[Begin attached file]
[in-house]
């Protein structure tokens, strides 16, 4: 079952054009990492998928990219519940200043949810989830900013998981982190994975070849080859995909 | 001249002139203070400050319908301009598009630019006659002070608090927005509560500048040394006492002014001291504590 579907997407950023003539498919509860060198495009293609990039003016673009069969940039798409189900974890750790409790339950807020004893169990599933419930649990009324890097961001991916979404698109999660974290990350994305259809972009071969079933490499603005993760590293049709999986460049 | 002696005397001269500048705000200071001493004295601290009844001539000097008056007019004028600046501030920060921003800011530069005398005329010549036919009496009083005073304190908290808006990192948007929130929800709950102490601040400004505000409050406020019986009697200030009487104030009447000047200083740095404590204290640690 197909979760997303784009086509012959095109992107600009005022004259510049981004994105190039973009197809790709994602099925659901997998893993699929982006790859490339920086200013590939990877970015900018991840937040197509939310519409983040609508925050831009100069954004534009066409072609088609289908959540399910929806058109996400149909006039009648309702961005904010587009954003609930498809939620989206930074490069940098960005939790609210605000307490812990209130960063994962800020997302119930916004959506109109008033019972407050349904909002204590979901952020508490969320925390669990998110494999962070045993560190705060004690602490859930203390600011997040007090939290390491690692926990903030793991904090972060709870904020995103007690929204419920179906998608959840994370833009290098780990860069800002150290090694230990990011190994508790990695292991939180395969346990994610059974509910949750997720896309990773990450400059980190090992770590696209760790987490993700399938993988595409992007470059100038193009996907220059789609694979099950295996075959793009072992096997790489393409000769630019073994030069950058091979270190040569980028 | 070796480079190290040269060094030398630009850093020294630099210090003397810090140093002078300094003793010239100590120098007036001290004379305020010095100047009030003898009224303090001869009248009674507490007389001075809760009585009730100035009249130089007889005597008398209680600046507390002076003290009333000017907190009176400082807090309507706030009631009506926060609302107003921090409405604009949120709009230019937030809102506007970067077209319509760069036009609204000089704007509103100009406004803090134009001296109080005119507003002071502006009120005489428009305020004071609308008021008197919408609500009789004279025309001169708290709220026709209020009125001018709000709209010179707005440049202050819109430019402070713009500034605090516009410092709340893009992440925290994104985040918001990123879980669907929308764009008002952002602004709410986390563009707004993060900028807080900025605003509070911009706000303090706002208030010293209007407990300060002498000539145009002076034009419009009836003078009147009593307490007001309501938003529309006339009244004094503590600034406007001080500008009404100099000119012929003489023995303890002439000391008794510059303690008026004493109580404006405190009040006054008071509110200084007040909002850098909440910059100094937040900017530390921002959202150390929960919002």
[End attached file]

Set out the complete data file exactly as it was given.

[in-house]
């Protein structure tokens, strides 16, 4: 079952054009990492998928990219519940200043949810989830900013998981982190994975070849080859995909 | 001249002139203070400050319908301009598009630019006659002070608090927005509560500048040394006492002014001291504590 579907997407950023003539498919509860060198495009293609990039003016673009069969940039798409189900974890750790409790339950807020004893169990599933419930649990009324890097961001991916979404698109999660974290990350994305259809972009071969079933490499603005993760590293049709999986460049 | 002696005397001269500048705000200071001493004295601290009844001539000097008056007019004028600046501030920060921003800011530069005398005329010549036919009496009083005073304190908290808006990192948007929130929800709950102490601040400004505000409050406020019986009697200030009487104030009447000047200083740095404590204290640690 197909979760997303784009086509012959095109992107600009005022004259510049981004994105190039973009197809790709994602099925659901997998893993699929982006790859490339920086200013590939990877970015900018991840937040197509939310519409983040609508925050831009100069954004534009066409072609088609289908959540399910929806058109996400149909006039009648309702961005904010587009954003609930498809939620989206930074490069940098960005939790609210605000307490812990209130960063994962800020997302119930916004959506109109008033019972407050349904909002204590979901952020508490969320925390669990998110494999962070045993560190705060004690602490859930203390600011997040007090939290390491690692926990903030793991904090972060709870904020995103007690929204419920179906998608959840994370833009290098780990860069800002150290090694230990990011190994508790990695292991939180395969346990994610059974509910949750997720896309990773990450400059980190090992770590696209760790987490993700399938993988595409992007470059100038193009996907220059789609694979099950295996075959793009072992096997790489393409000769630019073994030069950058091979270190040569980028 | 070796480079190290040269060094030398630009850093020294630099210090003397810090140093002078300094003793010239100590120098007036001290004379305020010095100047009030003898009224303090001869009248009674507490007389001075809760009585009730100035009249130089007889005597008398209680600046507390002076003290009333000017907190009176400082807090309507706030009631009506926060609302107003921090409405604009949120709009230019937030809102506007970067077209319509760069036009609204000089704007509103100009406004803090134009001296109080005119507003002071502006009120005489428009305020004071609308008021008197919408609500009789004279025309001169708290709220026709209020009125001018709000709209010179707005440049202050819109430019402070713009500034605090516009410092709340893009992440925290994104985040918001990123879980669907929308764009008002952002602004709410986390563009707004993060900028807080900025605003509070911009706000303090706002208030010293209007407990300060002498000539145009002076034009419009009836003078009147009593307490007001309501938003529309006339009244004094503590600034406007001080500008009404100099000119012929003489023995303890002439000391008794510059303690008026004493109580404006405190009040006054008071509110200084007040909002850098909440910059100094937040900017530390921002959202150390929960919002």